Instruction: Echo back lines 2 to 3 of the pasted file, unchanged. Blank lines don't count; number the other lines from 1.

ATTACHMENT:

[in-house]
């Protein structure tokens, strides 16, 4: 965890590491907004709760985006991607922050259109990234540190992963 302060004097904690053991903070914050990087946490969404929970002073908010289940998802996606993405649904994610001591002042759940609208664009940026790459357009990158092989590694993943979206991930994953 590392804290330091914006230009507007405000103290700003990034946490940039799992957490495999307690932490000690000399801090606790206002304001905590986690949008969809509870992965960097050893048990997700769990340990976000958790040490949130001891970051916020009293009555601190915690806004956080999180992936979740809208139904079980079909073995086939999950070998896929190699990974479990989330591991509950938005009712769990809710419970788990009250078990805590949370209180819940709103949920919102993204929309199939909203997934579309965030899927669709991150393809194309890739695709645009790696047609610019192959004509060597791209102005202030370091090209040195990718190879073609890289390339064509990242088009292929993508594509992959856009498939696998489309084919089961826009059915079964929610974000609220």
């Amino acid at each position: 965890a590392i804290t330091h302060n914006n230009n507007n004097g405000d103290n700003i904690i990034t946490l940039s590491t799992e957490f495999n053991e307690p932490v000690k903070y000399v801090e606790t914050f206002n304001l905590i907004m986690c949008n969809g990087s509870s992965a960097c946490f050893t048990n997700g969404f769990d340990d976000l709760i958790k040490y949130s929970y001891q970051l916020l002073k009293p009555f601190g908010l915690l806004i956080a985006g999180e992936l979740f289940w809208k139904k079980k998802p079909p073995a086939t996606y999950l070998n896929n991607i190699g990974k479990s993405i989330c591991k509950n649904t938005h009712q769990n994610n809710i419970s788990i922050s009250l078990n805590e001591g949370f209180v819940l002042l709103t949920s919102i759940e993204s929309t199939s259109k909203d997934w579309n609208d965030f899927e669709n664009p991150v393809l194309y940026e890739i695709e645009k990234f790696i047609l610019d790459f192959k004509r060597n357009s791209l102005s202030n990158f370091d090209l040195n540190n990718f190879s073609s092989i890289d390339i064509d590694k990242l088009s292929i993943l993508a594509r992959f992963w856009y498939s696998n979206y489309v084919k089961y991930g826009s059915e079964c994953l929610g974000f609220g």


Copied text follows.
């Protein structure tokens, strides 16, 4: 965890590491907004709760985006991607922050259109990234540190992963 302060004097904690053991903070914050990087946490969404929970002073908010289940998802996606993405649904994610001591002042759940609208664009940026790459357009990158092989590694993943979206991930994953 590392804290330091914006230009507007405000103290700003990034946490940039799992957490495999307690932490000690000399801090606790206002304001905590986690949008969809509870992965960097050893048990997700769990340990976000958790040490949130001891970051916020009293009555601190915690806004956080999180992936979740809208139904079980079909073995086939999950070998896929190699990974479990989330591991509950938005009712769990809710419970788990009250078990805590949370209180819940709103949920919102993204929309199939909203997934579309965030899927669709991150393809194309890739695709645009790696047609610019192959004509060597791209102005202030370091090209040195990718190879073609890289390339064509990242088009292929993508594509992959856009498939696998489309084919089961826009059915079964929610974000609220």
């Amino acid at each position: 965890a590392i804290t330091h302060n914006n230009n507007n004097g405000d103290n700003i904690i990034t946490l940039s590491t799992e957490f495999n053991e307690p932490v000690k903070y000399v801090e606790t914050f206002n304001l905590i907004m986690c949008n969809g990087s509870s992965a960097c946490f050893t048990n997700g969404f769990d340990d976000l709760i958790k040490y949130s929970y001891q970051l916020l002073k009293p009555f601190g908010l915690l806004i956080a985006g999180e992936l979740f289940w809208k139904k079980k998802p079909p073995a086939t996606y999950l070998n896929n991607i190699g990974k479990s993405i989330c591991k509950n649904t938005h009712q769990n994610n809710i419970s788990i922050s009250l078990n805590e001591g949370f209180v819940l002042l709103t949920s919102i759940e993204s929309t199939s259109k909203d997934w579309n609208d965030f899927e669709n664009p991150v393809l194309y940026e890739i695709e645009k990234f790696i047609l610019d790459f192959k004509r060597n357009s791209l102005s202030n990158f370091d090209l040195n540190n990718f190879s073609s092989i890289d390339i064509d590694k990242l088009s292929i993943l993508a594509r992959f992963w856009y498939s696998n979206y489309v084919k089961y991930g826009s059915e079964c994953l929610g974000f609220g």